In the run-up to Brazil’s elections last October, the stockmarket rose as investors betted on Rousseff losing power. That didn’t happen but now many are viewing her narrow victory as the next best thing. During her first term Rousseff presided over an economic nightmare that saw growth go from 7.5% in 2010 to practically 0% in 2014. Of course it wasn’t all her fault. External factors, such as slowing commodity prices, weighed in on growth, while at home a maturing credit cycle hit consumer demand. But investors did blame Rousseff for an interventionist economic policy that saw the state heavily involved in key sectors of the economy. Meanwhile international bondholders became dismayed by the ‘creative accounting’ that saw Brazil stick to its fiscal targets in name more than spirit.
But since Rousseff won the election early signs have been positive. Her first move was to appoint former Bradesco Asset Management CEO, Joaquim Levy, as finance minister. The former investment banker immediately pledged to improve the country’s struggling public finances, pleasing bondholders and ratings agencies. The plan is for a 1.2% primary surplus in 2015, followed by a 2% surplus in 2016, which is expected to be maintained in subsequent years. Another key appointment was Nelson Barbosa, a respected economist, as planning minister. He will be in charge of directing Brazil’s huge infrastructure programme, whose successful execution is vital if the country is to remove one of the biggest bottlenecks to improve productivity.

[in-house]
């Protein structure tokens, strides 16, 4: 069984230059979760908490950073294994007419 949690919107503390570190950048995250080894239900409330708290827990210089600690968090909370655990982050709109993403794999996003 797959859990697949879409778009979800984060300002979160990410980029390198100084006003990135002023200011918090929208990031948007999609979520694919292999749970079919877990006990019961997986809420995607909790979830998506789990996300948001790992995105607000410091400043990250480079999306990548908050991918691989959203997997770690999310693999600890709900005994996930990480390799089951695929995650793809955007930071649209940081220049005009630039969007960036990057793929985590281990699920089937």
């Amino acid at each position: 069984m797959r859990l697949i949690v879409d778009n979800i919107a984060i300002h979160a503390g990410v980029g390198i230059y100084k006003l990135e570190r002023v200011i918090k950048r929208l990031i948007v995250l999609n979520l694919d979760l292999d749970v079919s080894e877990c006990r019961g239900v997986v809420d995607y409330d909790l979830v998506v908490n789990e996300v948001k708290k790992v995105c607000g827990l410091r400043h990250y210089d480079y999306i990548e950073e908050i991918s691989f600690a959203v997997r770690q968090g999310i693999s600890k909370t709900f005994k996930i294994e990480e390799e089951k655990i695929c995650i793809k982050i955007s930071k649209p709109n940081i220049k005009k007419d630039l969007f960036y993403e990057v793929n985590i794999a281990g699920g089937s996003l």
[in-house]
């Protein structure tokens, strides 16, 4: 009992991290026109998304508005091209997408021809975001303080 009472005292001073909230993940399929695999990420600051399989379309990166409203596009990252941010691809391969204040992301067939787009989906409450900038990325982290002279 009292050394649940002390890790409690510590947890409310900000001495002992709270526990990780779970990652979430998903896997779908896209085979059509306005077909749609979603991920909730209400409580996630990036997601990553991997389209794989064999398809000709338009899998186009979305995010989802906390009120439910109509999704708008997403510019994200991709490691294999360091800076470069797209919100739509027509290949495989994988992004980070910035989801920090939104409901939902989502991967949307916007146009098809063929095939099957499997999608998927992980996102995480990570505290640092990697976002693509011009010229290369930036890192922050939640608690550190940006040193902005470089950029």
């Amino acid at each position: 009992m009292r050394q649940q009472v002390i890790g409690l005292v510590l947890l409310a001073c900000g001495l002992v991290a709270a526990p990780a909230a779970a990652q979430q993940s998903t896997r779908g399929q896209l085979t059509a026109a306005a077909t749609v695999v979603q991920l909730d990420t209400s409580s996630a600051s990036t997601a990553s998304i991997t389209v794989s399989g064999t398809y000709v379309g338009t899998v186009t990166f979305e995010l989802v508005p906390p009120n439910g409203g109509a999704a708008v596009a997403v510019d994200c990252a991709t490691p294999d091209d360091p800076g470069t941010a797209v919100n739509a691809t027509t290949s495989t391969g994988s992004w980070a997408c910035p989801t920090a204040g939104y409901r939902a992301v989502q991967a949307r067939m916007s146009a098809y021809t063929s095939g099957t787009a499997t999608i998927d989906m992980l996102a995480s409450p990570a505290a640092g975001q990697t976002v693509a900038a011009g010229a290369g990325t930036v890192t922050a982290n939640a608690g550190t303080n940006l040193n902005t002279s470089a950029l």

It’s still too soon for investors to celebrate, as the very reason for these appointments may also be their weakness. Rousseff’s narrow election victory forced her to rely on a wider network of allies and concede changes to economic policy. Yet many of her traditional supporters are unhappy with the new appointments. For example Barbosa’s first announcement – a plan to revise the calculation of the minimum wage – was hastily retracted one day later. Local press reports claimed that unions had persuaded Rousseff to overrule her minister – not an encouraging start. Only time will tell how much policy really shifts.